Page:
Research News

Nan Niu | Department of Electrical Engineering and Computing Systems

Dr. Nan Niu is an Assistant Professor of Computer Science specializing in software engineering. His current research focuses on the information seeking strategies that developers use in software engineering. He takes an ecological-evolutionary approach to understanding and improving developers’ search for relevant information during their daily activities, such as debugging, refactoring, and reuse. The central hypothesis is that developers are ecologically rational and adapt to the environments in which they operate. In this way, developers’ information seeking can be modeled in terms of the “built-in” foraging mechanisms that evolved to help our animal ancestors to find food. Dr. Niu’s NSF CAREER project is aimed at linking software developers’ rational behaviors together with their social information foraging, learning, and co-creation.

Nan Niu research

(a)   Illustration of patchy environment, where a hypothetical bird forages in an environment consisting of patches containing berry clusters.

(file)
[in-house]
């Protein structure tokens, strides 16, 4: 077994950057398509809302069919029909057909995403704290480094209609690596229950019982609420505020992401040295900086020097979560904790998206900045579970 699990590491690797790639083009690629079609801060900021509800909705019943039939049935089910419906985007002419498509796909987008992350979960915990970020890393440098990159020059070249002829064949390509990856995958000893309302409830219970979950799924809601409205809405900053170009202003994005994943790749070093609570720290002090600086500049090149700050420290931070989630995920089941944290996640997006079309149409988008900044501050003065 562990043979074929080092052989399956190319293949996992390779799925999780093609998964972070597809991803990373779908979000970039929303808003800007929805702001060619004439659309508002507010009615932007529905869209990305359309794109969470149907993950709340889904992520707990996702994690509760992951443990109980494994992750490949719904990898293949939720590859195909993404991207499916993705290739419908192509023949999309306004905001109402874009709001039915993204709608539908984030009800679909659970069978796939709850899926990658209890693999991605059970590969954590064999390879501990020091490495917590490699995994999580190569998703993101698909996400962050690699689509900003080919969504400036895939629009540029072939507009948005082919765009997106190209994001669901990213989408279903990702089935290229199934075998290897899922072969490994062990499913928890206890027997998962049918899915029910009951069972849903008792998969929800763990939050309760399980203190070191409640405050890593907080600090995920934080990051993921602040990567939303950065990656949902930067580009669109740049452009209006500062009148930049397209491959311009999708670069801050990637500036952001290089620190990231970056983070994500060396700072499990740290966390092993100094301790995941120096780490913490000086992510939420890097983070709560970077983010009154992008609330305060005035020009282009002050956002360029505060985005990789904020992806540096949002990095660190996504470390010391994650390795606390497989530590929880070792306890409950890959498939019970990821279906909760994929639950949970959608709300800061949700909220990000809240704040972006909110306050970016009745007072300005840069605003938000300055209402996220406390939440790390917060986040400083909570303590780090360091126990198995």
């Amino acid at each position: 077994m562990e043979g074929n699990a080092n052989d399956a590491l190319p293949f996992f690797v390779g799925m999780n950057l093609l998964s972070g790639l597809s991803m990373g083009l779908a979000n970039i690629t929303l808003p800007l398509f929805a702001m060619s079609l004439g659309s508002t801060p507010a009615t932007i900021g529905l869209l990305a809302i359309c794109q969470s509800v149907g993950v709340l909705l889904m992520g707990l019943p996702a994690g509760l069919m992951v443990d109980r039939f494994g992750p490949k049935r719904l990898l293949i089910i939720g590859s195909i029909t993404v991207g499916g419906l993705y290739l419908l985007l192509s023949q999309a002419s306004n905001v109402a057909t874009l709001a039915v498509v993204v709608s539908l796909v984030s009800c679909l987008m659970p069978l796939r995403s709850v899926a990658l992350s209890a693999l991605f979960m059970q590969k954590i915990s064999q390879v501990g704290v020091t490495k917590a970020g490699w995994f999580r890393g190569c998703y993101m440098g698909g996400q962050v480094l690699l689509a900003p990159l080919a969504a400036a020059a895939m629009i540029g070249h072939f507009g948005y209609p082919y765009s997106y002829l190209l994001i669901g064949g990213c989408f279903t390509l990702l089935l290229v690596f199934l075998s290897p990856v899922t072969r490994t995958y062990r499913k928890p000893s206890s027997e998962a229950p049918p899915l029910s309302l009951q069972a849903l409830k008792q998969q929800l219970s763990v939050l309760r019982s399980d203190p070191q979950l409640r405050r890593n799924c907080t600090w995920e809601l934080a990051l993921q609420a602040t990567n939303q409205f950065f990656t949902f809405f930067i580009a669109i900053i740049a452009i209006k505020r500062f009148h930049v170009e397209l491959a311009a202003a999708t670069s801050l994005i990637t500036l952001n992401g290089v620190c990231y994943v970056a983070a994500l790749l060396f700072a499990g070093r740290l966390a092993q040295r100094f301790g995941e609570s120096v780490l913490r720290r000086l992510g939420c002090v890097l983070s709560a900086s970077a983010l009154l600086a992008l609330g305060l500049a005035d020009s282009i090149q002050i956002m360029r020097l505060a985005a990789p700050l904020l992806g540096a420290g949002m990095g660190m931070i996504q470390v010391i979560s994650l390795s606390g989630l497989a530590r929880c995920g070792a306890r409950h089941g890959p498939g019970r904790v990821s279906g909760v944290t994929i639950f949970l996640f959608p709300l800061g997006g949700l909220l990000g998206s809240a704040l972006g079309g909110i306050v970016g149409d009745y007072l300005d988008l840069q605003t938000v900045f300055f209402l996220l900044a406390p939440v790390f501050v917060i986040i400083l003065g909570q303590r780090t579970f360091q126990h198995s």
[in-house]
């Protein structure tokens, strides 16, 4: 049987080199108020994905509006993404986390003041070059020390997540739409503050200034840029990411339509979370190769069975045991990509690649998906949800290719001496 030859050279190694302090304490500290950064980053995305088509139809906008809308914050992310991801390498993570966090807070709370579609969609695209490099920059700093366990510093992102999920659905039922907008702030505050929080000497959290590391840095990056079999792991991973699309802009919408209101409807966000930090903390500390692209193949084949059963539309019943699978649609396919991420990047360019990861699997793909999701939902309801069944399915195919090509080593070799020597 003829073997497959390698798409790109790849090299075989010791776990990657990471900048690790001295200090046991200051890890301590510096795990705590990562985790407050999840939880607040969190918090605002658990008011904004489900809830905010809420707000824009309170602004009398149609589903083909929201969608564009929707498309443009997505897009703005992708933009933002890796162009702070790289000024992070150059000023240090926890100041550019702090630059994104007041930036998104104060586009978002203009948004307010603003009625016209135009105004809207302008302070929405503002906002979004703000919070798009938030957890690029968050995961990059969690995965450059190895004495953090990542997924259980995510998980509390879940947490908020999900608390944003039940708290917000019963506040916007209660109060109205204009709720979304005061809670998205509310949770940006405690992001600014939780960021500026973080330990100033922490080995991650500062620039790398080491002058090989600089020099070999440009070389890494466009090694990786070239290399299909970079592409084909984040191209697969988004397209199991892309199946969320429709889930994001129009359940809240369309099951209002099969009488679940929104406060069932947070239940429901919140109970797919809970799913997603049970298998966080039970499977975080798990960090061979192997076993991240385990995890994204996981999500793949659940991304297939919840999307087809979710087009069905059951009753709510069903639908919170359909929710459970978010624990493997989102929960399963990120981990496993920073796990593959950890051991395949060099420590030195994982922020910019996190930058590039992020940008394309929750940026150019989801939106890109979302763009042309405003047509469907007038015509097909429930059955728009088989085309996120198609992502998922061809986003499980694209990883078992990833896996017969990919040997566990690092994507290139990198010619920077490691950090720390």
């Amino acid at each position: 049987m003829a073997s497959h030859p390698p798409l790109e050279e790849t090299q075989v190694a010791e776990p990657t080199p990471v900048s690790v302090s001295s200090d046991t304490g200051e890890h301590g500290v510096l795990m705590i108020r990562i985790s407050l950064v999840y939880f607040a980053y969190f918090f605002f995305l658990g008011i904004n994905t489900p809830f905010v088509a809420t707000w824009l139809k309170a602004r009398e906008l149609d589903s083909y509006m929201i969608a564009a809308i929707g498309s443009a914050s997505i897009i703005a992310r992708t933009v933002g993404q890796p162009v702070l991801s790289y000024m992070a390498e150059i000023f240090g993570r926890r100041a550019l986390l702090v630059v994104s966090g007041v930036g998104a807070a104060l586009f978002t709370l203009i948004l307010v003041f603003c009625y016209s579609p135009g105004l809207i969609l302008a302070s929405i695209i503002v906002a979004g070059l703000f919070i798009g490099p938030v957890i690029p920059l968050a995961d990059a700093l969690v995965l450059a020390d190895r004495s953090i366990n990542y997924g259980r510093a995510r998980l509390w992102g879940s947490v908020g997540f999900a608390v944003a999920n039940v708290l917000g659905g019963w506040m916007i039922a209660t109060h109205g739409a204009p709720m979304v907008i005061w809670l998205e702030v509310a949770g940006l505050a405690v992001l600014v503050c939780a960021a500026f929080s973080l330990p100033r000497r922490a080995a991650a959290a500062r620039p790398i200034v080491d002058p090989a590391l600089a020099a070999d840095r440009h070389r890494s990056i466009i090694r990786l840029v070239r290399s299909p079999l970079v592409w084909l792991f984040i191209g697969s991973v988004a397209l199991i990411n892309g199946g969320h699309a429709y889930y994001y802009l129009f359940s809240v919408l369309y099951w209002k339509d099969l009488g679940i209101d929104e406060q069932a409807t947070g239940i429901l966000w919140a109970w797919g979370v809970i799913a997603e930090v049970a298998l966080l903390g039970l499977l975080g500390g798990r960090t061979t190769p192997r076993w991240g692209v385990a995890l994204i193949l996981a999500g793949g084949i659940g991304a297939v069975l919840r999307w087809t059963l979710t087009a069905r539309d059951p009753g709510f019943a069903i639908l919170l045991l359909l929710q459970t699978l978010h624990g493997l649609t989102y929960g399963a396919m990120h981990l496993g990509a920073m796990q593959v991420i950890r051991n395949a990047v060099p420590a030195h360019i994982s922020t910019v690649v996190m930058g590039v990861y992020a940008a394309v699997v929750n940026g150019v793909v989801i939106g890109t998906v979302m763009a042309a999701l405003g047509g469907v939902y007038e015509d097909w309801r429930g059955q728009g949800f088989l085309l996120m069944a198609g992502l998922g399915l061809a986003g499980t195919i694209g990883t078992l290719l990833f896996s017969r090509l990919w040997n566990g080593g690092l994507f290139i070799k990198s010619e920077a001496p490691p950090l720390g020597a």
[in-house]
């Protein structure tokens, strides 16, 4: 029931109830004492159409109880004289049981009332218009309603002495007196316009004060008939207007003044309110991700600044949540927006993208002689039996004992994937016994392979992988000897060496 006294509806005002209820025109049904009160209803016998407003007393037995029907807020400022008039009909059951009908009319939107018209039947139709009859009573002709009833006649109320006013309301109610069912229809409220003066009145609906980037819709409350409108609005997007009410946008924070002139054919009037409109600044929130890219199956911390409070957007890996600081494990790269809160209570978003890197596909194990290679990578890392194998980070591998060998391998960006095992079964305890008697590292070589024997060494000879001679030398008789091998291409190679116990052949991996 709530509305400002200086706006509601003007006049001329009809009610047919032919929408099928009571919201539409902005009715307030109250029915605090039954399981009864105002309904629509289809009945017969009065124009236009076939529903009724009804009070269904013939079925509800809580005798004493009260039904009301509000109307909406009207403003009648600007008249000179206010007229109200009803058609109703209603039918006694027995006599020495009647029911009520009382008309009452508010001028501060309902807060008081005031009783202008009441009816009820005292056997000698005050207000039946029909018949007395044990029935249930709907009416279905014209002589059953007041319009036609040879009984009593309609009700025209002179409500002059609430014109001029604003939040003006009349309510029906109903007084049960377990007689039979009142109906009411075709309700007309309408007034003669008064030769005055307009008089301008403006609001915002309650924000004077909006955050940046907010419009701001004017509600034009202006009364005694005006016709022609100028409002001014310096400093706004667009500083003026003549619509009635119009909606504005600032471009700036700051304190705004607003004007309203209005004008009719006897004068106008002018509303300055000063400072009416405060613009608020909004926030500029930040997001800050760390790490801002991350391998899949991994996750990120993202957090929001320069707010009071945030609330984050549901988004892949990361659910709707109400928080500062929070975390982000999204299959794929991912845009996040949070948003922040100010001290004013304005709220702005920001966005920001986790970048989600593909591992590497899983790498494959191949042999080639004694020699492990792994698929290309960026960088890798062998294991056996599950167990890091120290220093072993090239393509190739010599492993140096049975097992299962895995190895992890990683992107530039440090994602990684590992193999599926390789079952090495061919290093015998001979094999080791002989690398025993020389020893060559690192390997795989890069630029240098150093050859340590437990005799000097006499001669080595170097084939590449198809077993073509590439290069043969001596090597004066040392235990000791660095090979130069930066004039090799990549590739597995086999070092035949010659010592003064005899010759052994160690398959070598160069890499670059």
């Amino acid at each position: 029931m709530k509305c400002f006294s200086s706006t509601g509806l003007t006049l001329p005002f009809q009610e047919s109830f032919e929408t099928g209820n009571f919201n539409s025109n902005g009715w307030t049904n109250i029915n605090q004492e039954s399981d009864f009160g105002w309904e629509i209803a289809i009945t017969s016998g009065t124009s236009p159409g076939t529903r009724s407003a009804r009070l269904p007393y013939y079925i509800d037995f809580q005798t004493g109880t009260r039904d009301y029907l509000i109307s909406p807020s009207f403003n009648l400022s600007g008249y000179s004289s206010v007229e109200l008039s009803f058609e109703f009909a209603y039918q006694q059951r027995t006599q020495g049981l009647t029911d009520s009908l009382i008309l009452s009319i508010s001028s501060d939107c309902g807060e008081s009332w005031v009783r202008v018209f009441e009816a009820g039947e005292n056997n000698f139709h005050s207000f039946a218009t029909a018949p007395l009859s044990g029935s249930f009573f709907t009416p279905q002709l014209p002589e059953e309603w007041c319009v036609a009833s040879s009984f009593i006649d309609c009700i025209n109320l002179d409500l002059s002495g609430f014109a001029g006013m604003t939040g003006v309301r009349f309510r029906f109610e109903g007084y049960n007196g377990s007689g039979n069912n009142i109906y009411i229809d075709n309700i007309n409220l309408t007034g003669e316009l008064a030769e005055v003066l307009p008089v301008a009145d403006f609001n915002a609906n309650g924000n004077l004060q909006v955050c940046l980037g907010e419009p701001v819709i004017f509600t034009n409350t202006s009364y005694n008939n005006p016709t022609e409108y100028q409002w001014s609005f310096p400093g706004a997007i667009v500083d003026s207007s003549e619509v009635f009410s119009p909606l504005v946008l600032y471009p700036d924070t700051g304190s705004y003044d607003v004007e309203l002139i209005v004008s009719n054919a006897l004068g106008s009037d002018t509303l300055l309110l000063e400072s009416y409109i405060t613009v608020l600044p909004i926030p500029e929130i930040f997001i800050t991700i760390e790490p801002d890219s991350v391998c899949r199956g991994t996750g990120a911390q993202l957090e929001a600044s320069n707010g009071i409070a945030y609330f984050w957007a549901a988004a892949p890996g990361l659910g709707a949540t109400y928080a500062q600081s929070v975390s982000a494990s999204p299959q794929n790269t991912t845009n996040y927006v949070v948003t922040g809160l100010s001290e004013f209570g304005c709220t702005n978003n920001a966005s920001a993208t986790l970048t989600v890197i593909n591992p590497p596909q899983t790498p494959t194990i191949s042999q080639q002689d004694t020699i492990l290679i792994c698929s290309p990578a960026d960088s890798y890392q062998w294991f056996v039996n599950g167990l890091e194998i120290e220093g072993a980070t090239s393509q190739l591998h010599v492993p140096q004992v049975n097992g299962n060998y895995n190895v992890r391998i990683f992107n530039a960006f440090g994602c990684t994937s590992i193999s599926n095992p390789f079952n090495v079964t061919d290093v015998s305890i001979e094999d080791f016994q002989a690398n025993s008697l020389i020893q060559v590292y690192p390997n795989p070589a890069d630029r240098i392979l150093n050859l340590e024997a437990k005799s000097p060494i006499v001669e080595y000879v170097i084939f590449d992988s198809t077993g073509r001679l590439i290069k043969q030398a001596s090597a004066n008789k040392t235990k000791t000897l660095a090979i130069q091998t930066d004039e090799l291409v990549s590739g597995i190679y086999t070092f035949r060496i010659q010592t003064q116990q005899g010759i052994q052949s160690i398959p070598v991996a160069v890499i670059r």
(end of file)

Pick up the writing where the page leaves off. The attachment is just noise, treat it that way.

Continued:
(b)   Charnov’s Marginal Value Theorem states that the rate-maximizing time to spend in patch, t*, occurs when the slope of the within-patch gain function g(tW) is equal to the average rate of gain, which is the slope of the tangent line R*.

Nan Niu Research

Code navigation graphs for investigating the premises of the patch model. Time in the graph proceeds left to right and top to bottom. Boxes are states (oval boxes are distinguished to show search result pages). Arrows are moves. Double vertical lines are returns to a previous state. Color surrounding the boxes represents distinct Java packages (patches). Dotted enclosing lines show that the states and moves are part of the “keyword” problem space. Solid lines enclosed the “view code” problem space. Among the 24 code patches, the 15 developers participating in our user study visited an average of 5.1 patches for Type (a corrective maintenance task) and 2.8 patches for Size (a perfective maintenance task). The results not only indicate that code patches exhibit topical locality, but also imply that developers engage in more within-patch foraging than between-patch foraging.

More information about Dr. Niu and his research can be found at http://homepages.uc.edu/~niunn/.

 

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